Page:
Six years of unremitting headlines on extreme violence and rampant crime has sullied Mexico’s reputation abroad. Felipe Calderón (2006-2012) and his confrontational “War on Drugs” grew increasingly unpopular over the years, resulting in the 2012 election of opposition party candidate Enrique Peña Nieto, who espoused a new security strategy and vision for Mexico. Since taking office last December, Peña Nieto has worked to shift the national dialogue toward other issues, like the economy, hoping the public would not notice that violent confrontations between the military and civilians remain a daily occurrence.
Peña Nieto particularly has worked to shift attention to the newly formed Pacto por México (Pact for Mexico), an agreement among the three dominant Mexican political parties that aims to pursue a wide range of modernizing reforms. Many of the proposed reforms seek to correct institutional weaknesses exposed under the previous administration. Two of the most important tasks are to achieve greater transparency and better protection for journalists. 
But, ironically, Peña Nieto’s efforts to improve Mexico’s image have directly undermined both of these stated objectives. The Peña Nieto Administration has worked to tightly regulate official information, subdue independent media coverage, and disorient international perception of drug-related violence in Mexico. In reality, the state of organized crime remains as perilous as ever, while press freedoms have continued to see a marked decline under Peña Nieto.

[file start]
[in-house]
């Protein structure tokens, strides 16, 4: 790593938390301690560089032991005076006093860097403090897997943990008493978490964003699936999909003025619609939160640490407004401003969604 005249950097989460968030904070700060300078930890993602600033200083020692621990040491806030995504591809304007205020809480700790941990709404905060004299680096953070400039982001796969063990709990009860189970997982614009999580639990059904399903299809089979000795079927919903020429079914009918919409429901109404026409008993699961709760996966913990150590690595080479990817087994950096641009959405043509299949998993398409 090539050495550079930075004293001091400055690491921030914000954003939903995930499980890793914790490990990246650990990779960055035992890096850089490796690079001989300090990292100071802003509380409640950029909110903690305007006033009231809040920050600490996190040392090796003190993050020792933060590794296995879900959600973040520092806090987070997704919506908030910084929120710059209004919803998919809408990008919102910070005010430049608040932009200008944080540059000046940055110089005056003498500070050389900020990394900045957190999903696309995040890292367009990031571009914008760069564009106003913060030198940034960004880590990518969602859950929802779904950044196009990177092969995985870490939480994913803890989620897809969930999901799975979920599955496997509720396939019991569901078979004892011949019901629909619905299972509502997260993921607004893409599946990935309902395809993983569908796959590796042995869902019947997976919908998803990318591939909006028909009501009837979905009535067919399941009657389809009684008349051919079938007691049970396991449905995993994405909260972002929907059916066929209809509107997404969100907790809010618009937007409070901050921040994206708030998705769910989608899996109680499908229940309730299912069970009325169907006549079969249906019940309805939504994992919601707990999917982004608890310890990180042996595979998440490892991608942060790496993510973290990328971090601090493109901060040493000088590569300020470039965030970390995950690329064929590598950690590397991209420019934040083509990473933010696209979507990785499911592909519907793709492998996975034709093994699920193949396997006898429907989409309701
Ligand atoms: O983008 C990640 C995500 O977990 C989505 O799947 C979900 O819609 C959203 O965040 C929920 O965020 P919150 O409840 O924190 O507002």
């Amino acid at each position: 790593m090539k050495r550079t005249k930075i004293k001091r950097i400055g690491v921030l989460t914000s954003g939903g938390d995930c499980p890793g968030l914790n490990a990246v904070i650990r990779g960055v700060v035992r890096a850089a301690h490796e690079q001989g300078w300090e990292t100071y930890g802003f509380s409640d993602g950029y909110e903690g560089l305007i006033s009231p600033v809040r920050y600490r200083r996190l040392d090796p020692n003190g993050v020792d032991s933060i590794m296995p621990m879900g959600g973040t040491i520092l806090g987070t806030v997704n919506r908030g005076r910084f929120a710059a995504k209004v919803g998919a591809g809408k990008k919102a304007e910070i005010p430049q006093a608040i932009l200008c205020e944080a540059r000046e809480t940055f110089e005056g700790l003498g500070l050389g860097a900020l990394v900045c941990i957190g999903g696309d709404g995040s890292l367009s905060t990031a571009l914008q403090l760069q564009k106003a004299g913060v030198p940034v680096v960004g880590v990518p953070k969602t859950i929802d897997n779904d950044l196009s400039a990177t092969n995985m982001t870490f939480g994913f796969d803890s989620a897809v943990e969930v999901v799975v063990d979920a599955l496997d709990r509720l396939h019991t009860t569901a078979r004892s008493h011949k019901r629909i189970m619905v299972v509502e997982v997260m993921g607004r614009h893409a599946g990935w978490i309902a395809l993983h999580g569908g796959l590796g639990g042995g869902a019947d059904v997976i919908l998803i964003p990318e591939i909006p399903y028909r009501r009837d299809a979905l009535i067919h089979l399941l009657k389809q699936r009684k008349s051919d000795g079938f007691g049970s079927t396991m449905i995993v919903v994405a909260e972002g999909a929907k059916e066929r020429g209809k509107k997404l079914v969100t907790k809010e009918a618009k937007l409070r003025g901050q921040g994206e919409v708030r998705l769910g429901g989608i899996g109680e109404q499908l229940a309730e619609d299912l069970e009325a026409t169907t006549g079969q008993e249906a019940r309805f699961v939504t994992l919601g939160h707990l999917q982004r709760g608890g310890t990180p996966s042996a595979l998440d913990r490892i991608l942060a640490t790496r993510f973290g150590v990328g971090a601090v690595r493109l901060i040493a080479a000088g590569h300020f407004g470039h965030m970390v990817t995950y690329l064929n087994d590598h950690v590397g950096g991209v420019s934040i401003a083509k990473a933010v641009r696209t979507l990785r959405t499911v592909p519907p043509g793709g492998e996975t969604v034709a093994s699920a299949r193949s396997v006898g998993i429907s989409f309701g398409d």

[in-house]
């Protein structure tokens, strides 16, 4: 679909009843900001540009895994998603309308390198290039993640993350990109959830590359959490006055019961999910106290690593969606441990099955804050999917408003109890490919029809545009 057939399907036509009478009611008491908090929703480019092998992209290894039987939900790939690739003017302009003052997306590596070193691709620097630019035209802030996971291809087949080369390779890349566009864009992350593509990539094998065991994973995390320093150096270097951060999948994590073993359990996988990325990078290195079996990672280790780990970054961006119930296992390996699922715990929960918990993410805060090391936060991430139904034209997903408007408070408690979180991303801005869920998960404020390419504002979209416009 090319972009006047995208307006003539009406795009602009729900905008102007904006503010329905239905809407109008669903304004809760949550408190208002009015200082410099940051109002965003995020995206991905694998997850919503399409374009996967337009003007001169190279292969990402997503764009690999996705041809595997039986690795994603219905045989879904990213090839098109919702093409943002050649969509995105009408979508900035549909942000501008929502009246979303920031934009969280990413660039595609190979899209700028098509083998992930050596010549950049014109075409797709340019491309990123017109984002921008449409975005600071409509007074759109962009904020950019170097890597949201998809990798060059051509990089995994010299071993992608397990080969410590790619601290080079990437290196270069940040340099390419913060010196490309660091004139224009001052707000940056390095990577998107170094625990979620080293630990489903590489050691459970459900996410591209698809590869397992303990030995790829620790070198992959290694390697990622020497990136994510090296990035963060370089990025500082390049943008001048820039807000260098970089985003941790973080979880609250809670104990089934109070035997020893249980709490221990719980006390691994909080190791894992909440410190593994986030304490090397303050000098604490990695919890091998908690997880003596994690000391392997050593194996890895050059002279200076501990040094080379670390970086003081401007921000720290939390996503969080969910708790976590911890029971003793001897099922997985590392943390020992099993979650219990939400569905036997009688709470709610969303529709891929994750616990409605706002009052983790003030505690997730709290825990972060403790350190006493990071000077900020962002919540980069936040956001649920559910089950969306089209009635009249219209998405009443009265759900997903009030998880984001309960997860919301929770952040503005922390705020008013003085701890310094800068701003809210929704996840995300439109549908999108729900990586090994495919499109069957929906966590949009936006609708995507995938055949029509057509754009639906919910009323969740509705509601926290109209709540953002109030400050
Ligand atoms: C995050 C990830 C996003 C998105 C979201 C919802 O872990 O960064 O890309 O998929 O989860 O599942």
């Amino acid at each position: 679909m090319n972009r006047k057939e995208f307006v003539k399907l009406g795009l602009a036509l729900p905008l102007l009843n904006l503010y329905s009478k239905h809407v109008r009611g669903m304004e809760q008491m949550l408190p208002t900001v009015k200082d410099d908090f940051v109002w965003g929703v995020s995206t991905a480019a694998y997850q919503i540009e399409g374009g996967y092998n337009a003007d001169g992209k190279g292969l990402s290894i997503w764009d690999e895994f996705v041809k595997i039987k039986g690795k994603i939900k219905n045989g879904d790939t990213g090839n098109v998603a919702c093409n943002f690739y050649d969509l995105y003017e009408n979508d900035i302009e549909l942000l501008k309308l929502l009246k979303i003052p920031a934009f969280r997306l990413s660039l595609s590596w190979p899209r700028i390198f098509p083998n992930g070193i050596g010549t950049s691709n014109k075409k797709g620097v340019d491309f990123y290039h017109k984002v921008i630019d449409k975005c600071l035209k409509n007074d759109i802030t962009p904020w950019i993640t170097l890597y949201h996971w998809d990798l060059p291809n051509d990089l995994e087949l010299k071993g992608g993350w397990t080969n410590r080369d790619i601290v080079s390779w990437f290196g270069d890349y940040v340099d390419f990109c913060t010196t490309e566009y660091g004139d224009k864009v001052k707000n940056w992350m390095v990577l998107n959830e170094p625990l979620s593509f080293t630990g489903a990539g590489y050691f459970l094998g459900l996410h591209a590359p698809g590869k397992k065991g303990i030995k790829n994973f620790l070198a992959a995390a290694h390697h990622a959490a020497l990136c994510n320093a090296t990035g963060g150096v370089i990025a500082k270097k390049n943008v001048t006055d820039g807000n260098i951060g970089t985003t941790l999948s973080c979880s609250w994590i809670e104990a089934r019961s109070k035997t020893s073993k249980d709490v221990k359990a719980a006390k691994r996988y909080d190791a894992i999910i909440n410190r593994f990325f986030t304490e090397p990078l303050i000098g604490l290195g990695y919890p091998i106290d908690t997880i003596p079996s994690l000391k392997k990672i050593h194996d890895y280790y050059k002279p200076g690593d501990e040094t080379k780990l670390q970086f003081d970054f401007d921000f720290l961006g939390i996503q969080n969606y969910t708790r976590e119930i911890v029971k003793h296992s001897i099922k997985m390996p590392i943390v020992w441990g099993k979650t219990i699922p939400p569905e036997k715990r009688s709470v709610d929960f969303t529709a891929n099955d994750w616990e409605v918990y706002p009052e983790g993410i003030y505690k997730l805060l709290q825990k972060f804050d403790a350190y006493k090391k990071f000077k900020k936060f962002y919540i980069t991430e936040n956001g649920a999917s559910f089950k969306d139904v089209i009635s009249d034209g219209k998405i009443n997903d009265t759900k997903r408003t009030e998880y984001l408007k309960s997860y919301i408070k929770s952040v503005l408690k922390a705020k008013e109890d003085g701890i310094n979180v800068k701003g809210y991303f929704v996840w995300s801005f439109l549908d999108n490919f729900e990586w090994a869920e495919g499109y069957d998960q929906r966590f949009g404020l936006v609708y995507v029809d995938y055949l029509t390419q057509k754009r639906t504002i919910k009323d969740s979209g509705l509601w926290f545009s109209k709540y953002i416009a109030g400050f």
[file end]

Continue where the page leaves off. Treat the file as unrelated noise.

The All-Powerful Interior Ministry
For the last 12 years, coordination of internal security has been a shared responsibility between the Ministry of Public Security (Secretaría de la Seguridad Pública) and the Interior Ministry (Secretaría de Gobernación). Within a month of taking office, Peña Nieto eliminated the Ministry of Public Security and concentrated all powers related to security concerns under the Interior Ministry and its Secretary Miguel Osorio Chong, a trusted ally of the president.  Peña Nieto espoused this change as a way to better coordinate national security strategy. However, the extra powers conferred upon the Interior Ministry reveal Peña Nieto’s ulterior motives to strictly control official information—and thus media coverage—of violence related to organized crime and other security issues.
The new role and powers of the Interior Ministry are outlined in Article 27 of the Federal Public Administration Law (Ley Orgánica de la Administración Pública Federal), which took effect this January.  One interesting provision of the law confers great power on the Interior Ministry regarding public access to information:
- Section XL: Ensure that print publications, radio and television broadcasts, and films remain within the limits of respect for personal privacy, peace, public decency, and personal dignity, and do not attack the rights of others, provoke the perpetration of any crime, or disturb public order.
Thus, the Interior Ministry not only acts as the single clearinghouse for the divulgence of all official information to the media; it also reserves the right to interfere in any media coverage that it deems capable of “disturb[ing] public order.”  Peña Nieto has essentially deemed the protection of his reputation a matter of national security of the highest order.